Fiorello, one of Italy’s most popular showmen, hit the headlines this year with a unique live and TV entertainment project. Three nights a week, he hosted a show in a 2,500-seat marquee in the centre of Rome, recorded and edited down to a 30-minute package and beamed out in prime time by Sky Italia Satellite channel the following evening, with highlights transmitted every Sunday.
An up-tempo combination of his talents as a singer, comedian and imitator, the show alternated solo sketches with interaction between the artist, his guests and members of the audience, with a great deal of improvisation.
Fiorello’s FOH engineer Hugo Tempesta used a DiGiCo SD7 console to mix live and broadcast sound, as well as recording every show. “With a ten-piece band and bandleader/pianist, mics for guests and spare mics, I’d no less than 156 input channels,” he says. “Quite a number were doubled up on the console since, as well as the house sound reinforcement, I also mixed the music for broadcast, which requires different settings.”
As well as 10 channels just for the band’s drummer, there was also a twin percussion set-up, brass section, second keyboard player with six keyboards and various other sounds, plus electric, classical and acoustic guitars, bass and double bass.
Monitor engineer Enrico Belli also had his hands full, as he explains: “I had absolutely no free channels on my DiGiCo D5 Live desk and we also created an incredible number of snapshots as over a hundred songs were rehearsed but, thanks to the D-16c A-Net card for use with DiGiCo consoles, I was able to distribute audio via Cat-5e cable directly from the D5 to the 10 Aviom A-1611 personal mixers used by the band.”
Tempesta sent the OB truck a L/R mixdown of the music in real time. “I had the duplicated channels under the same VCA, so the basic balance was set in the mix,” he says. “But if I needed to raise an instrument during the show, the VCA raised the broadcast level too.”
Five different mixes were fed out by the SD7 to the huge house sound rig designed by Daniele Tramontani, divided into vocals, music and speech. As well as the main L/R system for the music, there were five separately controllable delay lines and a series of front fill enclosures. Fiorello therefore made his frequent forays into the audience without any feedback risks.
It was Tempesta’s first outing with the SD7, but he has been a DiGiCo convert since the first models hit the market.
“I’ve always enjoyed working on these consoles and, after my first opportunity of hands-on use of the SD7, I must say it’s a world unto itself – with the possibilities it offers for controlling all the channels in a really intuitive manner and their total interchangeability on the work surface,” smiles Tempesta. “It was like having all the channels – named as I required – in a ‘filing cabinet’ and being able to pull them out and put them precisely where I wanted – changing them with others, changing their names and colours. This is extremely useful when you get last-minute requests, as it only takes a moment to add whatever’s required exactly where it’s needed.”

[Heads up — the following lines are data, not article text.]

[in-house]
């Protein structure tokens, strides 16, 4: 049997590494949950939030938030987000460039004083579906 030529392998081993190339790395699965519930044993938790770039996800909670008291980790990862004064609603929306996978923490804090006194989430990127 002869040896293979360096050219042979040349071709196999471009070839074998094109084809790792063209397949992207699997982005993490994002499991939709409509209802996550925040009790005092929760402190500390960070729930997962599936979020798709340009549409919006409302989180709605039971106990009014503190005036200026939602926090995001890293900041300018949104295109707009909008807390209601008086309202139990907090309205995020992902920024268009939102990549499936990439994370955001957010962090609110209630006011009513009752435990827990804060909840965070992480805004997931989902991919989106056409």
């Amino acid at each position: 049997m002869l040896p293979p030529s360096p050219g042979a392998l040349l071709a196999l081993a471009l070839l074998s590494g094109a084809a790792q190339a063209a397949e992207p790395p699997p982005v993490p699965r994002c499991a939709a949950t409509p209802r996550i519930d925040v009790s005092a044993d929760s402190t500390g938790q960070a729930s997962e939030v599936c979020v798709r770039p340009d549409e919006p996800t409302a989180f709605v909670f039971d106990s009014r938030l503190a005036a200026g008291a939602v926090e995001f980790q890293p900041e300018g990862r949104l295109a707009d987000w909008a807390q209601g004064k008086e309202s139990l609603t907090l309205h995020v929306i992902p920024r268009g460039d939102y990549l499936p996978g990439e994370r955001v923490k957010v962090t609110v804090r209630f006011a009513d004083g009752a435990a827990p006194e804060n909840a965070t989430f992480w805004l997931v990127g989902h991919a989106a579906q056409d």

As well as finding the desk intuitive and reliable, Tempesta also says he found just how good it sounded during 10 days’ production rehearsals in one of Rome’s top studios – Forum Music Village – where he was able to set up the SD7 in a control room with studio monitors.
“There, staffers are accustomed to top quality sounds and were surprised with the quality of the sound from a digital board – they thought I was working in analogue,” he recalls. “It has a fantastic bottom end – really full-bodied – DiGiGo desks have always struck me for this feature – that’s where the difference can be heard.”
The engineer also appreciated the console’s software, which provided multiband dynamics everywhere. “I hate traditional compressors, as compressing everything is senseless…,” continues Tempesta. “I prefer multiband facilities to eliminate just what’s necessary from the signals. This and the dynamic EQ are the two features I appreciated most on the show, where we had a lot of speech, as it enables very precise control of the voice.”
Tempesta also enthused about having all the channels displayed with their names at the centre of the desk and, by just clicking on whichever he required, calling it up immediately, no matter which layer it was on.
“So much for complaints by reluctant digital users about passing from one layer to another when working,” he says. “They are often the same folk who complained they didn’t have enough channels at their disposal when using old analogue desks!
“Having a display with a video program at my disposal – for example showing the steadicam following Fiorello when he came off stage – was also a godsend, as it enabled me to follow certain aspects I wouldn’t have seen otherwise. This desk is really ahead of its time.”